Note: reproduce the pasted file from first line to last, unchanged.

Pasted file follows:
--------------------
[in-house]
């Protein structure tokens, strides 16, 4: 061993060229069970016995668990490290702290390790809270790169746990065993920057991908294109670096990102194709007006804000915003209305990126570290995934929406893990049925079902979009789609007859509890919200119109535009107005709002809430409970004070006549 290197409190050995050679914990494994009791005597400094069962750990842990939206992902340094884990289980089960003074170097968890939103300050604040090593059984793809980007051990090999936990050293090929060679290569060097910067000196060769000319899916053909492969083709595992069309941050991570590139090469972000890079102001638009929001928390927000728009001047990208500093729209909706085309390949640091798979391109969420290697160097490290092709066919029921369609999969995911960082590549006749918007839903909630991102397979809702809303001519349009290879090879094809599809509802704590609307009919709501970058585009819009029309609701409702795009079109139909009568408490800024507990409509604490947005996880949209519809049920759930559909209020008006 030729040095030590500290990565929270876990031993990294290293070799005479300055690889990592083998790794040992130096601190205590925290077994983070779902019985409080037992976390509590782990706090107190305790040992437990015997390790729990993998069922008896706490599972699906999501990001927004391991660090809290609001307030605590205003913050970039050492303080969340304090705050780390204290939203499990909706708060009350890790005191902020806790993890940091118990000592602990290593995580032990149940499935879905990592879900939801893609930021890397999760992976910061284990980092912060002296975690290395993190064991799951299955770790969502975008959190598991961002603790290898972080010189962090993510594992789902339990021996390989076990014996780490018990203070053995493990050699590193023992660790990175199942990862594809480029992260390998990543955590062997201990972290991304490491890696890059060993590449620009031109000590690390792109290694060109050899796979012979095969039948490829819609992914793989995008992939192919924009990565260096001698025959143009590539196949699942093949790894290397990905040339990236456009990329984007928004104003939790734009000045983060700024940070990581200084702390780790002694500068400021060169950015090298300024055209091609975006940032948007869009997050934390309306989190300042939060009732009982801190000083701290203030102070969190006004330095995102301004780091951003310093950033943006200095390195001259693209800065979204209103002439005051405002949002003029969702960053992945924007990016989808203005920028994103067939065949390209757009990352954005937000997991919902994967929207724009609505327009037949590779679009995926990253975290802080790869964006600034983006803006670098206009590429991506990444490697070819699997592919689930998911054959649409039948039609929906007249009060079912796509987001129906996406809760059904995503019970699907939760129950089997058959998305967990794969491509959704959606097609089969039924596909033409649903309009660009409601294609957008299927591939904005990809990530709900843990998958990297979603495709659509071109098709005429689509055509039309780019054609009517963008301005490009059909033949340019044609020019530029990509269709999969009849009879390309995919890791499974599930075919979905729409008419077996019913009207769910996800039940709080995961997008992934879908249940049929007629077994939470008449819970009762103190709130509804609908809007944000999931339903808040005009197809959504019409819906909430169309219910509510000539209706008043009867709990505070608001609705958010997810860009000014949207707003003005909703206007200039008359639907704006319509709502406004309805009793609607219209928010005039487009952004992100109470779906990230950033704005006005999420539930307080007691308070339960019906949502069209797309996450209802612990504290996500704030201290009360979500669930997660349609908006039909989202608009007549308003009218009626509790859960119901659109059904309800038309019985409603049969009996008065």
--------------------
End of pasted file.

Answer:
[in-house]
């Protein structure tokens, strides 16, 4: 061993060229069970016995668990490290702290390790809270790169746990065993920057991908294109670096990102194709007006804000915003209305990126570290995934929406893990049925079902979009789609007859509890919200119109535009107005709002809430409970004070006549 290197409190050995050679914990494994009791005597400094069962750990842990939206992902340094884990289980089960003074170097968890939103300050604040090593059984793809980007051990090999936990050293090929060679290569060097910067000196060769000319899916053909492969083709595992069309941050991570590139090469972000890079102001638009929001928390927000728009001047990208500093729209909706085309390949640091798979391109969420290697160097490290092709066919029921369609999969995911960082590549006749918007839903909630991102397979809702809303001519349009290879090879094809599809509802704590609307009919709501970058585009819009029309609701409702795009079109139909009568408490800024507990409509604490947005996880949209519809049920759930559909209020008006 030729040095030590500290990565929270876990031993990294290293070799005479300055690889990592083998790794040992130096601190205590925290077994983070779902019985409080037992976390509590782990706090107190305790040992437990015997390790729990993998069922008896706490599972699906999501990001927004391991660090809290609001307030605590205003913050970039050492303080969340304090705050780390204290939203499990909706708060009350890790005191902020806790993890940091118990000592602990290593995580032990149940499935879905990592879900939801893609930021890397999760992976910061284990980092912060002296975690290395993190064991799951299955770790969502975008959190598991961002603790290898972080010189962090993510594992789902339990021996390989076990014996780490018990203070053995493990050699590193023992660790990175199942990862594809480029992260390998990543955590062997201990972290991304490491890696890059060993590449620009031109000590690390792109290694060109050899796979012979095969039948490829819609992914793989995008992939192919924009990565260096001698025959143009590539196949699942093949790894290397990905040339990236456009990329984007928004104003939790734009000045983060700024940070990581200084702390780790002694500068400021060169950015090298300024055209091609975006940032948007869009997050934390309306989190300042939060009732009982801190000083701290203030102070969190006004330095995102301004780091951003310093950033943006200095390195001259693209800065979204209103002439005051405002949002003029969702960053992945924007990016989808203005920028994103067939065949390209757009990352954005937000997991919902994967929207724009609505327009037949590779679009995926990253975290802080790869964006600034983006803006670098206009590429991506990444490697070819699997592919689930998911054959649409039948039609929906007249009060079912796509987001129906996406809760059904995503019970699907939760129950089997058959998305967990794969491509959704959606097609089969039924596909033409649903309009660009409601294609957008299927591939904005990809990530709900843990998958990297979603495709659509071109098709005429689509055509039309780019054609009517963008301005490009059909033949340019044609020019530029990509269709999969009849009879390309995919890791499974599930075919979905729409008419077996019913009207769910996800039940709080995961997008992934879908249940049929007629077994939470008449819970009762103190709130509804609908809007944000999931339903808040005009197809959504019409819906909430169309219910509510000539209706008043009867709990505070608001609705958010997810860009000014949207707003003005909703206007200039008359639907704006319509709502406004309805009793609607219209928010005039487009952004992100109470779906990230950033704005006005999420539930307080007691308070339960019906949502069209797309996450209802612990504290996500704030201290009360979500669930997660349609908006039909989202608009007549308003009218009626509790859960119901659109059904309800038309019985409603049969009996008065």